Monday, September 13, 1999

Move Me

On the front cover of the Cranberries latest CD, Bury the Hatchet, there's a picture of a naked man cowering from a big eyeball in the sky. On the back of the CD is a picture of the same man now standing, defiantly challenging the eyeball. I think I'm finally beginning to understand the significance of these pictures after having seen the group perform last Tuesday at Roy Wilkins Auditorium.

The Cranberries' performance was a mixture of energetic vulnerability and elliptical emotional release. At the center stage was the group's slight singer/songwriter Dolores O'Riordan who is the type of performer that makes it difficult to take your eyes off of. Her beauty lies not only in her wonderfully expressive voice but also in the unique way she moves (though she takes a back seat to a certain theorist I know who has the most appealing saunter of anyone on this planet...) And move O'Riordan does, constantly pacing, marching back and forth. Her dancing is sort of a hunched up pelican/karate type thing.

Yes indeed I fell in love again Tuesday night but it will take an army of doctors to figure out with who. The show opened with the first three songs off Bury the Hatchet, and the dynamic vocals from O'Riordan were positively goose bump quality. With a burning version of "Animal Instinct" the strength of the group, their raw emotion was crystal clear. Their lyrics are seldom subtle and the ones that make poetic sense lack sophistication. But their songs prove music can be about the feelings the songs evoke in both the singer and the listener and not necessarily the words literal meaning. When they performed "Ode To My Family" with my own personal situation weighing heavy on my mind, the tears began to flow. "My mother, my mother/she held me/did she hold me/when I was out there." Through four CDs of highly uneven material yet always listenable music, it is clear that the Cranberries can, if nothing else, reaffirm that it is OK to be a deep feeler rather than a deep thinker.

The group has been around long enough now to be a truly taut, original, and cohesive unit. Noel Hogan's guitar work, Mike Hogan's bass playing and Fergal Lawler's steady drumming are almost always workmanlike and often times quite stunning. But it is O'Riordon's voice that gives the group its own voice, and her stage presence is what is uniquely charismatic. Watching her was remindful of the documentary, Slow No Chaser, about Thelonious Monk a few years back, a film that showed him mysteriously moving, constantly walking in small circles. With O'Riordan there were times you had to wonder if she even was aware of the crowd as she closed her eyes into her own little world. At the same time she played to her audience, the consummate pro, well aware it is her voice that has made the group as popular as it is. Given another forty years of whiskey drinking and hard living she may achieve a standing a tad below Mr. Sinatra for being our all time greatest crooner. Every sound emanating from her expresses either a deep pain or a cathartic joy. Ethereal and subterranean...

As the group poured through its now rather impressive catalog of material ("Free to Decide," "Zombie," "Just My Imagination," "Salvation," to name some highlights of the show), what became clear was just how much O'Riordan gives of herself in her music. It is understandable why the group's last tour was cut short- she doesn't hold back, doesn't leave anything behind. Every night, a different town, a different show, yet her heart surges out there for the all to see. Hopefully her constant movement makes her a little less vulnerable target. And she expresses more through nonsensical sounds than the greatest writers do using the most masterful word combinations.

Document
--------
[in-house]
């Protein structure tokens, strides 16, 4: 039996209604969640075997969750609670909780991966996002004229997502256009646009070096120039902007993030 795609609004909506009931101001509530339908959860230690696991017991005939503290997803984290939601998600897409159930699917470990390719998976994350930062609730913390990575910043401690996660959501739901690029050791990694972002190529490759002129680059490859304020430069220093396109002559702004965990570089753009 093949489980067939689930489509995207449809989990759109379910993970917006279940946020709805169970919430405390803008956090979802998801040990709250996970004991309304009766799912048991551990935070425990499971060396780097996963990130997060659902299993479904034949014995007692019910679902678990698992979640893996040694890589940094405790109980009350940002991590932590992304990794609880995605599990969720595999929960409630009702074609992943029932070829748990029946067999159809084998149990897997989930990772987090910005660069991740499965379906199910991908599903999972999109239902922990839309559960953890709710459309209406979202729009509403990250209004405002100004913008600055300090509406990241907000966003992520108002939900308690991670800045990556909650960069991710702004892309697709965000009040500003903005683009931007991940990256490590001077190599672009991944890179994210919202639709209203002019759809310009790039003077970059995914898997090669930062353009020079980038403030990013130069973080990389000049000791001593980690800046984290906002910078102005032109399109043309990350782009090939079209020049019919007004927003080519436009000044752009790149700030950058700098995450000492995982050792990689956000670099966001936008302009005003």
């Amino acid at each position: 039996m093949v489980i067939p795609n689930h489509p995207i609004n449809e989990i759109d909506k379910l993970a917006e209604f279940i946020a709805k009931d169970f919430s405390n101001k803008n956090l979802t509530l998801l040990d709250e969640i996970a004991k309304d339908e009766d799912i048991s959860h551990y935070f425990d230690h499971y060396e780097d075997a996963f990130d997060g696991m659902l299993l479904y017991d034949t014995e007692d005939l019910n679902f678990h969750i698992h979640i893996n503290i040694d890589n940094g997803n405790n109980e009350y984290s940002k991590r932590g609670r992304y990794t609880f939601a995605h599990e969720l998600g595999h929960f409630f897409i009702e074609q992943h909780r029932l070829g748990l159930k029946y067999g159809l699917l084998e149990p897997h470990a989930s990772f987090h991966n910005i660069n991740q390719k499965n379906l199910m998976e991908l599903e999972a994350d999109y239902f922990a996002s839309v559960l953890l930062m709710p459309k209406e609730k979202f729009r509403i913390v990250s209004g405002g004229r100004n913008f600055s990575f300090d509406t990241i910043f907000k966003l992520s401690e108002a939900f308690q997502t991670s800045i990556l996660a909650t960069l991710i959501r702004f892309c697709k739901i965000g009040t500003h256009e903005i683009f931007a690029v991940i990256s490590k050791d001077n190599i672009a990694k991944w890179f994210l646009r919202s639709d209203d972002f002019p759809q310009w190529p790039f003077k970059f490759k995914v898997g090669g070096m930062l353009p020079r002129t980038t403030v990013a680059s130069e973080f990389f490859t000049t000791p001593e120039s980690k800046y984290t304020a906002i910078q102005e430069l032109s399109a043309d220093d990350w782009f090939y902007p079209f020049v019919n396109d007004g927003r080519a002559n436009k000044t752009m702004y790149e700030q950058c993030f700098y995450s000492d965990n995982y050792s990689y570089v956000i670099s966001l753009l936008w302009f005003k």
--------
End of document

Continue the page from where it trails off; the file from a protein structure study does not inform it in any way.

The songs are deeply heartfelt, personal and autobiographical- the group so good at getting to the root of the emotions that was the inspiration in the first place. In each and every one O'Riordan lets all her defenses down, reliving all the feelings again. Her writing is painfully direct and her singing is an exorcism of inner demons. She figuratively stands naked in front of all those eyeballs and the only defense is to aggressively sing out to the sea of adoring faces. Do they truly get it? Do they understand and appreciate the courage being shown? Are they just uncomfortable? Why do it? Why put yourself through it over and over? Perhaps it has to do with the rare occasion when the most wonderful feeling (and one of the scariest and draining) is to share your heart with (an)others but it is an even more wonderful feeling when they show the capability to connect and feel the same.

The concert ended with a powerful performance of the group's biggest hit, "Dreams" which had the crowd bobbing and singing along in pure delight. I turned for a moment and observed the look on my seatmate's face and saw that her smile, was wider than even my own. Never have I been more glad to be in the company of her presence. The lyrics of the song, got through as never before. "I never felt this way before/But I'm feeling it even more/Because it came from you..." "I tell you openly/you have my heart so don't hurt me." The power of this dreamy moment- the voice, the movement, (a silent internal scream) blew me beautifully away.

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